Ideally, Collaborative divorce is pursued from the outset prior to either spouse initiating divorce proceedings in court. However, sometimes a divorce action has already been commenced before the parties are even aware of the Collaborative option or before they have jointly agreed to pursue a Collaborative resolution. As Collaborative divorce becomes more prevalent courts will become more supportive of the process and will adapt and adjust court dockets accordingly. For example, upon written request of divorcing parties the Circuit Court for Montgomery County, Maryland, will usually "stay" (i.e., put on hold or suspend) pending divorce proceedings for a reasonable period of time to allow the parties to try to resolve the disputed issues through the Collaborative process.
 See Stuart G. Webb and Ronald D. Ousky, The Collaborative Way To Divorce: The Revolutionary Method That Results in Less Stress, Lower Costs, and Happier Kids - Without Going To Court (New York: Hudson Street Press, 2006). The Collaborative Way To Divorce was written for divorcing couples to explain to them the "Collaborative" method of divorce in a step-by-step manner, and to be a reference resource to couples who are pursuing a Collaborative divorce. The book describes how the Collaborative divorce differs from other more traditional divorce resolution methods, how to select attorneys trained in Collaborative law and to enlist other professionals as consultants or as part of the collaborative team, the joint commitment and goals of participants in the Collaborative process, and the process that is followed including four-way settlement meetings involving the couple, their respective attorneys, and sometimes other professionals. See also Pauline H. Tesler and Peggy Thompson, Collaborative Divorce: The Revolutionary New Way to Restructure Your Family, Resolve Legal Issues, and Move on with Your Life (New York: HarperCollins, 2006); and Collaborative Divorce Team Trainings LLC, Introductory Three Day Interdisciplinary Team Training, 2007, which describes the "Collaborative Team" approach. More information is available at www.collaborativedivorce.com and www.collaborativepractice.com (International Academy of Collaborative Professionals); and www.collablawmaryland.org (Collaborative Dipute Resolution Professionals).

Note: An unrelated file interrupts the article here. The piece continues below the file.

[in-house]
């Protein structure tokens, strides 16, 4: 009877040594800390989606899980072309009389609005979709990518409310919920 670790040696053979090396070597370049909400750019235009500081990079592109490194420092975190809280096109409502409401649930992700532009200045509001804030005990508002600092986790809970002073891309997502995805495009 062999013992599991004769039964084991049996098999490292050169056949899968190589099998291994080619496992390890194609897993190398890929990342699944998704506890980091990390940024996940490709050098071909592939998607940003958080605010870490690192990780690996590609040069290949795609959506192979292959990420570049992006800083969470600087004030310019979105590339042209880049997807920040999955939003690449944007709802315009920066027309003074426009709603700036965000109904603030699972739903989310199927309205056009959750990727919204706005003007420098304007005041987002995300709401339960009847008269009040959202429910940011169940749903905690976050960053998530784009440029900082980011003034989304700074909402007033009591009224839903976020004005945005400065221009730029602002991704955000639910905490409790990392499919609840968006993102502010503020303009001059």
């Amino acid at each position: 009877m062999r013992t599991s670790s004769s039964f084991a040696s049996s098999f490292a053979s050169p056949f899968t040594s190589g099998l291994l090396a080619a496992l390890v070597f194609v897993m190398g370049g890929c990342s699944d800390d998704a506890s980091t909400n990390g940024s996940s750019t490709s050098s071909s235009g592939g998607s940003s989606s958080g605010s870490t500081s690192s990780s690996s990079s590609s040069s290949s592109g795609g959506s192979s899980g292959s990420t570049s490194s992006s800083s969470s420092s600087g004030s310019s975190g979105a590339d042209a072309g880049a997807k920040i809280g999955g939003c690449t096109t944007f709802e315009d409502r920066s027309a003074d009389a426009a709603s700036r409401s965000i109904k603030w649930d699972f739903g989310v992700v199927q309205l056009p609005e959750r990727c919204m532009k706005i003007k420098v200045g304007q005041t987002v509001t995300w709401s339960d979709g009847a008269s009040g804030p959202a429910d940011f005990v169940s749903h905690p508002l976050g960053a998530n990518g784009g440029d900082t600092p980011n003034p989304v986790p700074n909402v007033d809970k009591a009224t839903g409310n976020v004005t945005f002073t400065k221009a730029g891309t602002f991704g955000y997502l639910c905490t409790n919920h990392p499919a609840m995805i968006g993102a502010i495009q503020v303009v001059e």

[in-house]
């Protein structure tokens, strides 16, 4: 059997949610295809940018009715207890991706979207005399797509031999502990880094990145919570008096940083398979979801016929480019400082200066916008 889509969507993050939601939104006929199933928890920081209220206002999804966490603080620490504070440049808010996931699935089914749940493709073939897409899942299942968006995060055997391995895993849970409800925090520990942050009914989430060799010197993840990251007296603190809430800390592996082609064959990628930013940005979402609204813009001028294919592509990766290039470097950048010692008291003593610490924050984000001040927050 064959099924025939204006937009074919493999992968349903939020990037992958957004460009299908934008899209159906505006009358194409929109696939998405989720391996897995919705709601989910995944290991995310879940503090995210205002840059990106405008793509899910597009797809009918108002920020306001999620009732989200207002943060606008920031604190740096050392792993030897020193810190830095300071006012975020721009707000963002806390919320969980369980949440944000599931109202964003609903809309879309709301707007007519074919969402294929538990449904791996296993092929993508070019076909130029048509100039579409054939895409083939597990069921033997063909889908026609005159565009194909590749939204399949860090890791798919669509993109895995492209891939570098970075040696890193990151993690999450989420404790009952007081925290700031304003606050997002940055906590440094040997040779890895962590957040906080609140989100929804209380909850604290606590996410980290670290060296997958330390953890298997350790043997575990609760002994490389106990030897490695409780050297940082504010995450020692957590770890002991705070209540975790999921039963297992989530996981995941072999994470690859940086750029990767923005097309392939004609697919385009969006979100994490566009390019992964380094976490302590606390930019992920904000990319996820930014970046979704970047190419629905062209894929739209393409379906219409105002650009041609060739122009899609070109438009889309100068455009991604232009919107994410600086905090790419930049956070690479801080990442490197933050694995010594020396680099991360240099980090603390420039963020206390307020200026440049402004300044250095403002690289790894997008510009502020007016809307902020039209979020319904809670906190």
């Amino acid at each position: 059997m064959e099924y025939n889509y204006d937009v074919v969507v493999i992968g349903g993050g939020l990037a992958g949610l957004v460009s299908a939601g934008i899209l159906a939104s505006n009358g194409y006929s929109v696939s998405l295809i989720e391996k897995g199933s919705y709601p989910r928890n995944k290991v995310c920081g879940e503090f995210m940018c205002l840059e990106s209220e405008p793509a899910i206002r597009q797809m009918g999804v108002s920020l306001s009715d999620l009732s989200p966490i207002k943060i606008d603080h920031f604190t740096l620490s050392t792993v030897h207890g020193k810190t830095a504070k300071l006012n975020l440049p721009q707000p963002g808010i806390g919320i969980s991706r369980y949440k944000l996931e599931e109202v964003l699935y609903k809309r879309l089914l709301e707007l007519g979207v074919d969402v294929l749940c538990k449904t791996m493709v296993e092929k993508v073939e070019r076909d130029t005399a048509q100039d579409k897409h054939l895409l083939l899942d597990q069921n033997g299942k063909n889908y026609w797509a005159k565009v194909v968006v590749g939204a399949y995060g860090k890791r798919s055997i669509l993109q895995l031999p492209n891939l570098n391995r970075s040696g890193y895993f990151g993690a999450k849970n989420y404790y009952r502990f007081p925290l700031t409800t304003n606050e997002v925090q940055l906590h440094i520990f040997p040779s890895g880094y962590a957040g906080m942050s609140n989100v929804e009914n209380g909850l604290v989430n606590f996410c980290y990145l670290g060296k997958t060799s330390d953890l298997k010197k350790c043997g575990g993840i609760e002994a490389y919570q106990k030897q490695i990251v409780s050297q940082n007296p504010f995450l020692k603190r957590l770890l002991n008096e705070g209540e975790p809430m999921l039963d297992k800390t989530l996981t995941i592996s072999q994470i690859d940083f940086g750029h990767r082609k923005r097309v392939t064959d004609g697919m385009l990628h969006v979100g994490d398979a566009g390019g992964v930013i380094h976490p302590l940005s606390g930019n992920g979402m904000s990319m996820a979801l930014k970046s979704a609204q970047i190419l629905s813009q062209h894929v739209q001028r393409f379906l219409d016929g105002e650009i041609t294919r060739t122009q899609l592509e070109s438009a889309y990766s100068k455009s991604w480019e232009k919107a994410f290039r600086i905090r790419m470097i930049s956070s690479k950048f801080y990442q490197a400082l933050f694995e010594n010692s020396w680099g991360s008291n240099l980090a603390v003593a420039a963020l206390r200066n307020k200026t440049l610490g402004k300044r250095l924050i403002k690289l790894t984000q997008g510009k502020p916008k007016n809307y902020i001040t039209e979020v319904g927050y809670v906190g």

See Webb and Ousky, The Collaborative Way to Divorce, 87-96, and Tesler and Thompson, Collaborative Divorce, 41-50, for a more detailed description of the particular roles of the Collaborative "team" members.
 Webb and Ousky, The Collaborative Way to Divorce, 102-104.
 See sample "Participation Agreement" in Appendix A in Webb and Ousky, The Collaborative Way to Divorce, 191-200.